Much of this information is already online—for example, websites for city, county, state, and health authorities will contain current restrictions for your area and group size; in addition, the World Health Organization and Centers for Disease Control and Prevention contain a wealth of health information. Accordingly, develop a list of local COVID-19 testing facilities for attendees who ask, and develop a plan in case of illness during your meeting.
Before, During, and After
Meet with facility operations to develop contingency and communication plans that address COVID-19 scenarios that could impact the meeting. Note the efforts already in place and communicate them to attendees. Likewise, gather prevention supplies such as face masks, soap, hand sanitizer, disinfecting wipes, tissues, and alcohol tissues. (Some items are still scarce; use your best judgment on what you can obtain in your area.)
Stay informed and updated on local and national COVID-19 news. Disseminate information to members/testing prospects on safety precautions, COVID-19 symptoms, safe distancing, and safe alternatives to shaking hands, hugging, and high-fiving. Discourage attendance by anyone not feeling well or anyone who thinks they might have been exposed. (Establish and communicate your refund policy.) Create a quarantine zone and plan of action for anyone who might become ill at the event.
Ensure that recommendations for hospitality and food/beverage are in place. Display signs, table tents, or posters reminding participants preventative measures are encouraged. Frequently remind attendees of preventive measures (no hugging or hand shaking, safe distancing, etc.), and ensure access to hand-washing facilities, hand sanitizer, and tissues.
Separate anyone who is sick from the rest of the group — place them in a quarantine zone — and assist them with contacting local health authorities. If your group has provided face masks or if attendees have their own, ensure they are worn at all times.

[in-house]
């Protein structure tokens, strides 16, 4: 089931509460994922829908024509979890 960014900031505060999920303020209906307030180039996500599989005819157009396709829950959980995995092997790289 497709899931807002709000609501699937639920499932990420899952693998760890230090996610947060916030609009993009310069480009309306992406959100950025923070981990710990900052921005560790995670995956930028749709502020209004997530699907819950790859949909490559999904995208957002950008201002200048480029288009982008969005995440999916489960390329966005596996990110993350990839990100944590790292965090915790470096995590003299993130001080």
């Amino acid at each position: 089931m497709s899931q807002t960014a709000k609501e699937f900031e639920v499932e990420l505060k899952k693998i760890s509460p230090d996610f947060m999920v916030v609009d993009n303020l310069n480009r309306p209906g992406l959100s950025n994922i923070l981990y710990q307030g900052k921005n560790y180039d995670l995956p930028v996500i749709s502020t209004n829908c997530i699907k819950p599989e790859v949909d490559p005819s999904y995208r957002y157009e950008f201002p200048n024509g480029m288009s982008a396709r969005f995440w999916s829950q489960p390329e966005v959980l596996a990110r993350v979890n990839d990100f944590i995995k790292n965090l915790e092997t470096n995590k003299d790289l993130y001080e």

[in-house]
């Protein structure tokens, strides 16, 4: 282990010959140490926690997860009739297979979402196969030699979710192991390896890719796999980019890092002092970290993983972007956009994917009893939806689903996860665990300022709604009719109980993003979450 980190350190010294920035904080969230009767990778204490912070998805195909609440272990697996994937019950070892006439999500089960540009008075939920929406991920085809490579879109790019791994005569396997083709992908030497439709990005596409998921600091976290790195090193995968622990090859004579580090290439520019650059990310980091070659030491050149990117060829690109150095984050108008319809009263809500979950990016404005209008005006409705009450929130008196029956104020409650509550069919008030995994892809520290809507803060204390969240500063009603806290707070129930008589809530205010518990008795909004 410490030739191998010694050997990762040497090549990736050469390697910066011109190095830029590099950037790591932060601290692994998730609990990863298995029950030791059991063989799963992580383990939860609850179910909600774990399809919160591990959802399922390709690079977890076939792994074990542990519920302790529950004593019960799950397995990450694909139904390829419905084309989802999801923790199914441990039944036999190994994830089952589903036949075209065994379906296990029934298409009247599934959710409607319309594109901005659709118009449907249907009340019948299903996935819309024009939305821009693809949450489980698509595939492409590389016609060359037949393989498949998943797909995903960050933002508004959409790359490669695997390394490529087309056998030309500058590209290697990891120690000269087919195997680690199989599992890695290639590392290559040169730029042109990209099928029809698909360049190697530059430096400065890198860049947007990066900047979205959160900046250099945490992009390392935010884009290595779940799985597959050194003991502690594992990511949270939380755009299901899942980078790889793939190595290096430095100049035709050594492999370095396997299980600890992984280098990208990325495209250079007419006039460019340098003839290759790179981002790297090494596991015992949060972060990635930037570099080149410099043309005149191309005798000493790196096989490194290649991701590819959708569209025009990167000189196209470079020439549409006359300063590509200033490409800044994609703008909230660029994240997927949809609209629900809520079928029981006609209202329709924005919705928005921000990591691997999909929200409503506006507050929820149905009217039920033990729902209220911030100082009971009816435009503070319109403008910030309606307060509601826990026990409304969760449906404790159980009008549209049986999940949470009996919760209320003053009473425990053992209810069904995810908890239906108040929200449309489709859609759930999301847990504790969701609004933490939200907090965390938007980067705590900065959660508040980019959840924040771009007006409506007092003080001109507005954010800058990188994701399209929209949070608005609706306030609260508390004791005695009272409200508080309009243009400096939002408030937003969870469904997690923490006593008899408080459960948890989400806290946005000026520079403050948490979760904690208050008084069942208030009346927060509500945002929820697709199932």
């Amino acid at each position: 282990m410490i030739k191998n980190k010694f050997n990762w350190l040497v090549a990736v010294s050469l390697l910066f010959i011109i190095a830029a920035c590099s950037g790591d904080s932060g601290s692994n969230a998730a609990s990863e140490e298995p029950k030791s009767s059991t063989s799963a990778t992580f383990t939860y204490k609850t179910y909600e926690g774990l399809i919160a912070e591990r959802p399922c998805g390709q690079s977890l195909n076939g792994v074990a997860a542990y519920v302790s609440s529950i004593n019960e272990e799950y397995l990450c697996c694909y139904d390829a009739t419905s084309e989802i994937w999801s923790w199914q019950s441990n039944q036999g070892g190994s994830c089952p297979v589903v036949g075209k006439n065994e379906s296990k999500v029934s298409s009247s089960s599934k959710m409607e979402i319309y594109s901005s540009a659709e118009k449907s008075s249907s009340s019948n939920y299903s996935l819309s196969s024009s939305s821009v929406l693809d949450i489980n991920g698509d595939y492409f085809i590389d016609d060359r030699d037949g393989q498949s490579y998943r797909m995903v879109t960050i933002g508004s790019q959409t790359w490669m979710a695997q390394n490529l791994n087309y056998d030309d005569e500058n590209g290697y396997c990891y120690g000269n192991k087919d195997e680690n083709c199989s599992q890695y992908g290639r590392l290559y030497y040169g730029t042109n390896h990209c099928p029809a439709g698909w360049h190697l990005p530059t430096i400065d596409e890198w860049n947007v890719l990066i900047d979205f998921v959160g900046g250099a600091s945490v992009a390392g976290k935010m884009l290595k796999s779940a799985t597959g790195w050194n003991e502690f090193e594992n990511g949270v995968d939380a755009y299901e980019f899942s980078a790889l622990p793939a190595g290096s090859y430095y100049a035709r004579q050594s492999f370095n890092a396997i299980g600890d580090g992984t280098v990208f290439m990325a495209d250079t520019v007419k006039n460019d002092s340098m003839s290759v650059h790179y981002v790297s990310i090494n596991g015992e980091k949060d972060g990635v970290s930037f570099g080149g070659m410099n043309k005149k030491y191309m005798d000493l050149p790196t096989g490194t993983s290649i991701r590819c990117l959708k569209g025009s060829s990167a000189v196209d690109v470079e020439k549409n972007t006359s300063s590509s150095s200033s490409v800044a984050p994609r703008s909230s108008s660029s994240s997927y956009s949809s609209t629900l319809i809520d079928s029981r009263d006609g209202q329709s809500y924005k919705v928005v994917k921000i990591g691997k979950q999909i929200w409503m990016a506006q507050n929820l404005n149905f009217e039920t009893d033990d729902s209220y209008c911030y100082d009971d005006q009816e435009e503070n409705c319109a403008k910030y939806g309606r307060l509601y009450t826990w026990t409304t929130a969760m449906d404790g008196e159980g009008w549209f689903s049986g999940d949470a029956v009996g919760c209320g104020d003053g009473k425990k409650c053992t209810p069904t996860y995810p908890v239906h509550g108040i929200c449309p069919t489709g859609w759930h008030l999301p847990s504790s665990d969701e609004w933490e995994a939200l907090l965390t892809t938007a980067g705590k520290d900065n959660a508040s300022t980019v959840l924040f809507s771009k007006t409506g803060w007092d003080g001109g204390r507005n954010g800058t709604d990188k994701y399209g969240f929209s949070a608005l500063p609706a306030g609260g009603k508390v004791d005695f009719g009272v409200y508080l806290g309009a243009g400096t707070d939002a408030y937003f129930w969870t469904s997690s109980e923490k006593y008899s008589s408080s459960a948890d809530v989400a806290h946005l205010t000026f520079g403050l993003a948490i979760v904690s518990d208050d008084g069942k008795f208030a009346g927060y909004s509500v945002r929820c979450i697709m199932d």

Review lessons learned with the facility coordinator and other planners, developing new necessary additions for future events. Continue to monitor health agencies for further guidelines. Request that attendees notify organizers if they develop symptoms within two weeks of the event, and notify other attendees accordingly.
Special Considerations for Youth Events
SIA has created resources to guide clubs and members when working with youth. For virtual events, there are certain additional considerations:
- Do not publish a meeting link or information publicly. Keeping this information within private communication will help prevent Zoom and other presentations from being disrupted by uninvited attendees.
- Do not list names or other identifying information, such as attendee rosters, on screens. Likewise, do not allow kids to share their personal information. (If they want to connect with another young person, they can do that after the event.)
- Remember, you are visiting, digitally, another person’s home, where situations might differ from what you expect or where you may encounter background sights or sounds not meant to be seen or heard.
SIA extends a special thank you to Mensa for allowing us to adapt and use these guidelines.